Selective Serotonin Reuptake Inhibitors (SSRI) – These drugs manipulate the serotonin pathway, and in a way, increase the threshold of sexual climax and ejaculation.
The conventional SSRIs like paroxetine and sertraline are traditionally used to treat depression, but have been found to be effective for PE. The only problem is the associated side effects like drowsiness, constipation and nausea.
Moreover, conventional SSRIs need to be taken for at least two weeks before the beneficial effects could be seen. Stopping the conventional SSRIs also need to be done gradually over a few days.
To overcome all these problems, a new SSRI drug is currently available in the market. It is known as dapoxetine. It is a short-acting drug that can be taken on-demand.
In other words, dapoxetine can be taken only when it is needed (ie one to two hours before sex). Side effects of dapoxetine are also uncommon. It has been proven in studies to be effective in increasing ejaculatory time as well as satisfaction of the couple involved.
Topical anaesthetics – Lidocaine and prilocaine cream can be used to reduce the sensitivity and sensation of the penis. It has been proven to be effective, but the problem is it may cause total numbness of the penis. This will diminish the pleasure derived from sex.
In addition to that, the cream may be transferred to the partner and cause numbness to the partner as well.
Tramadol – Studies have also proven the effectiveness of tramadol to delay ejaculation.
Tramadol is a drug that is usually used to reduce pain. How it works in delaying ejaculation is not completely understood.
However, the drawbacks are side effects like nausea, vomiting and drowsiness.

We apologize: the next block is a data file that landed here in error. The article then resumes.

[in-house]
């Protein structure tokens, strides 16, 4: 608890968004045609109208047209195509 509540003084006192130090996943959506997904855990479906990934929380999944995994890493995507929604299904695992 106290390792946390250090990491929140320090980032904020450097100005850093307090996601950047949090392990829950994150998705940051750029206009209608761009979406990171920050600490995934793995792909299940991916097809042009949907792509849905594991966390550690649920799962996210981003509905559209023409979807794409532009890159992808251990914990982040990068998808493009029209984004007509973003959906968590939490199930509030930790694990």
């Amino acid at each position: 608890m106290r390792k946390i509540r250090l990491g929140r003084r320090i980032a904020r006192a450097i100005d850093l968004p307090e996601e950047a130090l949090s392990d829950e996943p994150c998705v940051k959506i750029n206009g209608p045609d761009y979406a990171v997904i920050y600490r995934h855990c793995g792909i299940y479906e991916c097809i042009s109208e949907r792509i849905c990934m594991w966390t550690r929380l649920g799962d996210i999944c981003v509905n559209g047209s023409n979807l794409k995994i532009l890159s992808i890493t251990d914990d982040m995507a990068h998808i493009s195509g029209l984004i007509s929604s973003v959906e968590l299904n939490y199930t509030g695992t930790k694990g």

It is also important to look out for concommitant erectile dysfunction (inability to maintain satisfactory erection of the penis for penetration) as treatment of erectile dysfunction with phosphodiesterase-5 inhibitors (like sildenafil, vardenafil and tadalafil) may overcome the problem of premature ejaculation as well.
PE is a man’s disease, but it affects both the man and his partner. Treatment is available and the combination of both medication as well as psychological sexual therapy may help.
Consultation with a urologist or psychiatrist would be needed.
1. International Society for Sexual Medicine’s Guidelines for the Diagnosis and Treatment of Premature Ejaculation. http://www.issm.info/images/uploads/PE_Guidelines.pdf.
■ This article is contributed by The Star Health & Ageing Panel, which comprises a group of panellists who are not just opinion leaders in their respective fields of medical expertise, but have wide experience in medical health education for the public. The members of the panel include: Datuk Prof Dr Tan Hui Meng, consultant urologist; Dr Yap Piang Kian, consultant endocrinologist; Datuk Dr Azhari Rosman, consultant cardiologist; A/Prof Dr Philip Poi, consultant geriatrician; Dr Hew Fen Lee, consultant endocrinologist; Prof Dr Low Wah Yun, psychologist; Datuk Dr Nor Ashikin Mokhtar, consultant obstetrician and gynaecologist; Dr Lee Moon Keen, consultant neurologist; Dr Ting Hoon Chin, consultant dermatologist; Prof Khoo Ee Ming, primary care physician; Dr Ng Soo Chin, consultant haematologist. For more information, e-mail email@example.com. The Star Health & Ageing Advisory Panel provides this information for educational and communication purposes only and it should not be construed as personal medical advice.